August 31, 2013


When we think of avocados, we often jump first to that tasty Mexican dish called guacamole, a combination of avocado, onion, lime, jalapeño, and salt. Oh yeah, my taste buds are excited. But the avocado is so much more than just the key to guacamole. In fact, the avocado is one healthy superfood. It provides a myriad of nutrients and benefits.

Recently, the Huffington Post wrote about six of the health facts of avocados. In fact, several of these may be things that people did not know about the avocado. So, in an effort to inspire people to eat more avocados, let’s take a look at these six avocado facts.

The Avocado is a Fruit!

That’s right; it is a fruit not a veggie, as many assume because of its color. If you think way back to about grade four or so, a fruit has an outer layer often called the skin or rind, the middle layer of flesh, and a seed or seeds. The latter of this is what we are taught to look for in trying to determine whether a food is a fruit or vegetable.

Moreover, there are two classifications of fleshy fruit: berry and drupe. The avocado is a berry. As the University of California Agriculture & Natural Resource website says, “Drupes are characterized by having a fleshy mesocarp but a tough-leathery or bony endocarp. They are said to have “stones” or “pits” rather than seeds (example: peaches). Also, a drupe usually has only a single seed. Berries, to the contrary, are characterized by having a fleshy endocarp, as well as mesocarp, and may have more than one seed.” A mesocarp is the middle layer and the endocarp is the inner layer surrounding the seed or pit.

The Avocado is Way Loaded with Potassium

Yes, the banana is the go-to fruit for potassium, but the avocado really has almost twice as much potassium as the banana. In fact, the Huffington Post explains that a single avocado has 975 milligrams of the nutrient. The banana only has 487 milligrams. The next time you are looking for more potassium, check out the avocado for sure.

They Like to Have an Apple or Banana Around to Ripen

It is hard to find a good, ripe avocado at the store. But have no fear. If you just put the unripe avocado in a paper bag with either a banana or apple, the avocado will ripen faster. This is because apples and bananas release a naturally-occurring plant hormone called ethylene gas, which helps the avocado ripen sooner.

They Are Also Way Loaded with Protein

In fact, they are one of the few high-protein fruits out there. With four grams of protein, this is a fruit for any vegetarian. But it is also good for the carnivores as the protein in an avocado is good-quality protein. First of all, all of the protein in this fruit is available for use. The same cannot be said of meat. And it has all 18 of the important amino acids. It does not have all amino acids, but the 18 important ones come packed in this fruit.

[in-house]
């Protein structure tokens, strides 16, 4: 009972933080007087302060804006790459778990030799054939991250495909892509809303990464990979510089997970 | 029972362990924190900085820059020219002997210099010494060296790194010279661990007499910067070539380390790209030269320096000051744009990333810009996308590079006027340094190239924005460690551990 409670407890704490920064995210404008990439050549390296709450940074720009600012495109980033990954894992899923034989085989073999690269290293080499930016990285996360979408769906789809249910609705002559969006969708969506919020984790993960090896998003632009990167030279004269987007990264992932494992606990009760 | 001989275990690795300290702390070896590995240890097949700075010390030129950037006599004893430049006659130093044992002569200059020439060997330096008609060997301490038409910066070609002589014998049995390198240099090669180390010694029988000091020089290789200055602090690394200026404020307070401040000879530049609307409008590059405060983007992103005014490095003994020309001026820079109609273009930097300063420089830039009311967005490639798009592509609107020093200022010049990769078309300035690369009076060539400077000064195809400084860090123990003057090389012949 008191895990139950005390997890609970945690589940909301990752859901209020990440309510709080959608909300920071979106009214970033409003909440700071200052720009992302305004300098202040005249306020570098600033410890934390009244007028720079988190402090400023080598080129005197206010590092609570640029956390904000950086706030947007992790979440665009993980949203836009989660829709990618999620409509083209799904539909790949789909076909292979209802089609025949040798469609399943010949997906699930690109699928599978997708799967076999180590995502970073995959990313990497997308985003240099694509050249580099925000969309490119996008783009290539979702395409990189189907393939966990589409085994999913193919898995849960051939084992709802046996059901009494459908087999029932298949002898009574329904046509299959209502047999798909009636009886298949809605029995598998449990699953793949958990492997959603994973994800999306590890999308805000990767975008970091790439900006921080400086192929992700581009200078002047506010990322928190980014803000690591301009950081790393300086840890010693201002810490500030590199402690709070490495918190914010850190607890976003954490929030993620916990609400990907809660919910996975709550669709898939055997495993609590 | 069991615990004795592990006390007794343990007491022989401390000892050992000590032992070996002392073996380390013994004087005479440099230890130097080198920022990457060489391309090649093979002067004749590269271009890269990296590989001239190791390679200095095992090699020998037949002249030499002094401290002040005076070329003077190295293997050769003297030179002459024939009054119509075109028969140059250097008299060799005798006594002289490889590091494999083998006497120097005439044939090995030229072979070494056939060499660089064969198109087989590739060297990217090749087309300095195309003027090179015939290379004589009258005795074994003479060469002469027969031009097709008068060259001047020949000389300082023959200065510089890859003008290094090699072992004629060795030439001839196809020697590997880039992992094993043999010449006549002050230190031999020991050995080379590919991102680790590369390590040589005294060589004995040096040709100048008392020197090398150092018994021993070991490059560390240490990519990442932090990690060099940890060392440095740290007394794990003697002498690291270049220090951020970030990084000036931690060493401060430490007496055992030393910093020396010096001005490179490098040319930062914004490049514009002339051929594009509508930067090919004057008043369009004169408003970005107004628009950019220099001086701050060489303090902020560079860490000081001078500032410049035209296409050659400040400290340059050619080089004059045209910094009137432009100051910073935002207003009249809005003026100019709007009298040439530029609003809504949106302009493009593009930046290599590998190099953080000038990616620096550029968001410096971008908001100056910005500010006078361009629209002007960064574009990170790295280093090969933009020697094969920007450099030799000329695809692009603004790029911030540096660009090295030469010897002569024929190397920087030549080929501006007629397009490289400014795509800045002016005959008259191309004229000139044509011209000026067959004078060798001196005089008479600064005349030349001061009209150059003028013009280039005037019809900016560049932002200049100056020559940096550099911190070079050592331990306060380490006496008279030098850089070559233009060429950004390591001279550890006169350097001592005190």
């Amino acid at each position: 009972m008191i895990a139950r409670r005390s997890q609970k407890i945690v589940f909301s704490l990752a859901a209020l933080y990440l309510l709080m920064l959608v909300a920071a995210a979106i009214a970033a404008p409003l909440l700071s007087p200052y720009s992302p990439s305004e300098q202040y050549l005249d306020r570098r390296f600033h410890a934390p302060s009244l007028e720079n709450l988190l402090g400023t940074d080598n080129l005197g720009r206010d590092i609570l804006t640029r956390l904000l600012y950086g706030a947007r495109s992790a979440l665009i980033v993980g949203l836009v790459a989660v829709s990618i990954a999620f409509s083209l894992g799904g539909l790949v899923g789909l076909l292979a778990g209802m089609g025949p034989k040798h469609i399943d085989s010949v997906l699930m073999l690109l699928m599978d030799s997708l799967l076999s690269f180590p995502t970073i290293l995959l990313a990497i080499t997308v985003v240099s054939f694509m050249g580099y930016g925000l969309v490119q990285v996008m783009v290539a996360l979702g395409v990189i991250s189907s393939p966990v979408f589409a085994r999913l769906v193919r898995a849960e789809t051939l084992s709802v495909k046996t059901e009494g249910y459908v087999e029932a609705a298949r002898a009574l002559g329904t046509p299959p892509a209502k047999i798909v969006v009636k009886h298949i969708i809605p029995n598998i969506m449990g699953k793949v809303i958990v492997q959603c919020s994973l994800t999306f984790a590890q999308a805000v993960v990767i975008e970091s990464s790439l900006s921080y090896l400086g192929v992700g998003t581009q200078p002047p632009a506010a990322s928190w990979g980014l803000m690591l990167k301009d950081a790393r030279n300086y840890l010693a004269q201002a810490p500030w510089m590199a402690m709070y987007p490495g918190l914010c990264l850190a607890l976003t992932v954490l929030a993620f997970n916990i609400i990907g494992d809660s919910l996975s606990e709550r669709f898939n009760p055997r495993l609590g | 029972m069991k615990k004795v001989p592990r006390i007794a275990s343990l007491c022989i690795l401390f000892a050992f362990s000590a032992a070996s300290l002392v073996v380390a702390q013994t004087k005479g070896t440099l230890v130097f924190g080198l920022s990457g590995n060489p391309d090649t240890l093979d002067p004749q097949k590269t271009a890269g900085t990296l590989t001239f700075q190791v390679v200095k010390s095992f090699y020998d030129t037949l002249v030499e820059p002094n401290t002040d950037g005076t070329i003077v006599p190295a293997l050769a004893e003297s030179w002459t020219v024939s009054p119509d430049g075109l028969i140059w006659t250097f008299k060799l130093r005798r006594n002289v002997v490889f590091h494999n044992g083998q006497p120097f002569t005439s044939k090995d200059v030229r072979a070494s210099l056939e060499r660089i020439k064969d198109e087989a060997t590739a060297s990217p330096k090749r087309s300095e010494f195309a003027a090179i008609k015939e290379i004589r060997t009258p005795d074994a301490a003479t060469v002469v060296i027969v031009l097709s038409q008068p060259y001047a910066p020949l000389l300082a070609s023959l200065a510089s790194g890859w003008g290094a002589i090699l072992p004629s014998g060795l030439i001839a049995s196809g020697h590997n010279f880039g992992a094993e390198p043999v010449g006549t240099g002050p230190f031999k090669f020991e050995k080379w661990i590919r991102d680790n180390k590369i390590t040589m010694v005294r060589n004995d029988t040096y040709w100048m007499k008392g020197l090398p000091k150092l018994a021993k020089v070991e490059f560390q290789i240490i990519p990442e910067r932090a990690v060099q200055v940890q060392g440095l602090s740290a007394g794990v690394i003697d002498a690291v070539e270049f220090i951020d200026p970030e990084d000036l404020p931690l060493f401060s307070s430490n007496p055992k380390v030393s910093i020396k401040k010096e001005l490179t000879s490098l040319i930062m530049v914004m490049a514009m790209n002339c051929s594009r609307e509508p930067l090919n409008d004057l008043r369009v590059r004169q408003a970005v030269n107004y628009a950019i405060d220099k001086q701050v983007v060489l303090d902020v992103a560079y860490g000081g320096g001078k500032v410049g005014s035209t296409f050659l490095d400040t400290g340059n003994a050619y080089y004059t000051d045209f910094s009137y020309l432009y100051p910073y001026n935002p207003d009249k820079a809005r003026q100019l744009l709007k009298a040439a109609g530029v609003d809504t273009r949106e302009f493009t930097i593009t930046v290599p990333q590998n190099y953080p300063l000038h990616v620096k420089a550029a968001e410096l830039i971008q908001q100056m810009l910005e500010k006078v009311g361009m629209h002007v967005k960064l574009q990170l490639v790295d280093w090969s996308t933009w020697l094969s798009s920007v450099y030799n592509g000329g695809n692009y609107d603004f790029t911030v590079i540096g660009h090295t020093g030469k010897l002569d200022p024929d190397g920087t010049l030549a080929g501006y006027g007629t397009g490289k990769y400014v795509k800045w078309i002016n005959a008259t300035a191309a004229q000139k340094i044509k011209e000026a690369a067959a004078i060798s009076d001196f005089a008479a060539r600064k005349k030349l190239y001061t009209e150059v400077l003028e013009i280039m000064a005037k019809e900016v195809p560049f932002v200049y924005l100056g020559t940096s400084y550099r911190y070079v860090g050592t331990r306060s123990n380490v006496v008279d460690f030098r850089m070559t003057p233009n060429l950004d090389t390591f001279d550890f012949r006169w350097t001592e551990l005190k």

The Avocado Swaps Well in Baking

“In the right ratios, you can ditch some butter and replace with avocado for healthier chocolate chip cookies, banana bread and brownies, thanks to these tasty avocado recipes compiled by our friends at POPSUGAR Fitness.” I have not ever tried this, but I definitely will soon. I mean, potassium and protein…it’s a no-brainer.

On top of this, it is delicious. Its creamy texture spreads well on toast, pairs nicely with tomatoes on sandwiches, and adds much to dips and dressings. Plus, it is full of the good fatty acids for heart health. The avocado is one super food!

Image Credit: sai0112 / Shutterstock

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Rayshell E. Clapper is an Associate Professor of English at a rural college in Oklahoma where she teaches Creative Writing, Literature, and Composition classes. She has presented her original fiction and non-fiction at several conferences and events including: Scissortail Creative Writing Festival, Howlers and Yawpers Creativity Symposium, Southwest/Texas Pop Culture Association/American Culture Association Regional Conference, and Pop Culture Association/American Culture Association National Conference. Her publications include Cybersoleil Journal, Sugar Mule Literary Magazine, Red Dirt Anthology, Originals, and Oklahoma English Journal. Beyond her written works, she successfully created a writer's group in rural Oklahoma to support burgeoning writers. The written word is her passion, and all she experiences inspires that passion. She hopes to help inspire others through her words.

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